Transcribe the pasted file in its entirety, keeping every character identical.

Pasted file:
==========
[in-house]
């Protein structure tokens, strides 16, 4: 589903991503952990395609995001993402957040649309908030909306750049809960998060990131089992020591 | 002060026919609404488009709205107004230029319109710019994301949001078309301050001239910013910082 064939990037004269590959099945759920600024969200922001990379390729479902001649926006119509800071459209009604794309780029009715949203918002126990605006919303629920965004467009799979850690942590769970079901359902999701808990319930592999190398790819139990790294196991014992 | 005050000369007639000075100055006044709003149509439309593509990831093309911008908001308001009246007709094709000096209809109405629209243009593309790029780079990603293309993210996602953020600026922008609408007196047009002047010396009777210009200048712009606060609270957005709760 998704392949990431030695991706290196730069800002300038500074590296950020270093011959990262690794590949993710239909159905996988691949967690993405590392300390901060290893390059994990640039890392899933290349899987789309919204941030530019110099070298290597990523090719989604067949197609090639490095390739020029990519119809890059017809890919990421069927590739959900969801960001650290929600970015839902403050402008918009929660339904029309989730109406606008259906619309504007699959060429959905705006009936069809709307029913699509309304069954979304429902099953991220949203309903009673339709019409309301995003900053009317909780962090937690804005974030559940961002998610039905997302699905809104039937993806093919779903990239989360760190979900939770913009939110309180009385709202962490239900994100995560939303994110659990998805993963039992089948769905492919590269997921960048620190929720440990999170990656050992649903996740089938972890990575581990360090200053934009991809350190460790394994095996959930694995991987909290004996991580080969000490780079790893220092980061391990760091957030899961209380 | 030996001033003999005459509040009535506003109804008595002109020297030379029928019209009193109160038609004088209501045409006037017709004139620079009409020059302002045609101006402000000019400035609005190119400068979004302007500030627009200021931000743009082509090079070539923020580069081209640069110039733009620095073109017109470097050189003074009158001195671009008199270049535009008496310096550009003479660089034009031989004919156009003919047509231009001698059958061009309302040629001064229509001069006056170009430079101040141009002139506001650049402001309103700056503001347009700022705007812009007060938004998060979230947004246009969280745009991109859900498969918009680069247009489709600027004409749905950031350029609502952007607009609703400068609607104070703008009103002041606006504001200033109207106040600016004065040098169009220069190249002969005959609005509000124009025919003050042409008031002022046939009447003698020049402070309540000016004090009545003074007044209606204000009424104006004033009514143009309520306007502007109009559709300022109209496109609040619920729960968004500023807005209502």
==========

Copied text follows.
[in-house]
């Protein structure tokens, strides 16, 4: 589903991503952990395609995001993402957040649309908030909306750049809960998060990131089992020591 | 002060026919609404488009709205107004230029319109710019994301949001078309301050001239910013910082 064939990037004269590959099945759920600024969200922001990379390729479902001649926006119509800071459209009604794309780029009715949203918002126990605006919303629920965004467009799979850690942590769970079901359902999701808990319930592999190398790819139990790294196991014992 | 005050000369007639000075100055006044709003149509439309593509990831093309911008908001308001009246007709094709000096209809109405629209243009593309790029780079990603293309993210996602953020600026922008609408007196047009002047010396009777210009200048712009606060609270957005709760 998704392949990431030695991706290196730069800002300038500074590296950020270093011959990262690794590949993710239909159905996988691949967690993405590392300390901060290893390059994990640039890392899933290349899987789309919204941030530019110099070298290597990523090719989604067949197609090639490095390739020029990519119809890059017809890919990421069927590739959900969801960001650290929600970015839902403050402008918009929660339904029309989730109406606008259906619309504007699959060429959905705006009936069809709307029913699509309304069954979304429902099953991220949203309903009673339709019409309301995003900053009317909780962090937690804005974030559940961002998610039905997302699905809104039937993806093919779903990239989360760190979900939770913009939110309180009385709202962490239900994100995560939303994110659990998805993963039992089948769905492919590269997921960048620190929720440990999170990656050992649903996740089938972890990575581990360090200053934009991809350190460790394994095996959930694995991987909290004996991580080969000490780079790893220092980061391990760091957030899961209380 | 030996001033003999005459509040009535506003109804008595002109020297030379029928019209009193109160038609004088209501045409006037017709004139620079009409020059302002045609101006402000000019400035609005190119400068979004302007500030627009200021931000743009082509090079070539923020580069081209640069110039733009620095073109017109470097050189003074009158001195671009008199270049535009008496310096550009003479660089034009031989004919156009003919047509231009001698059958061009309302040629001064229509001069006056170009430079101040141009002139506001650049402001309103700056503001347009700022705007812009007060938004998060979230947004246009969280745009991109859900498969918009680069247009489709600027004409749905950031350029609502952007607009609703400068609607104070703008009103002041606006504001200033109207106040600016004065040098169009220069190249002969005959609005509000124009025919003050042409008031002022046939009447003698020049402070309540000016004090009545003074007044209606204000009424104006004033009514143009309520306007502007109009559709300022109209496109609040619920729960968004500023807005209502």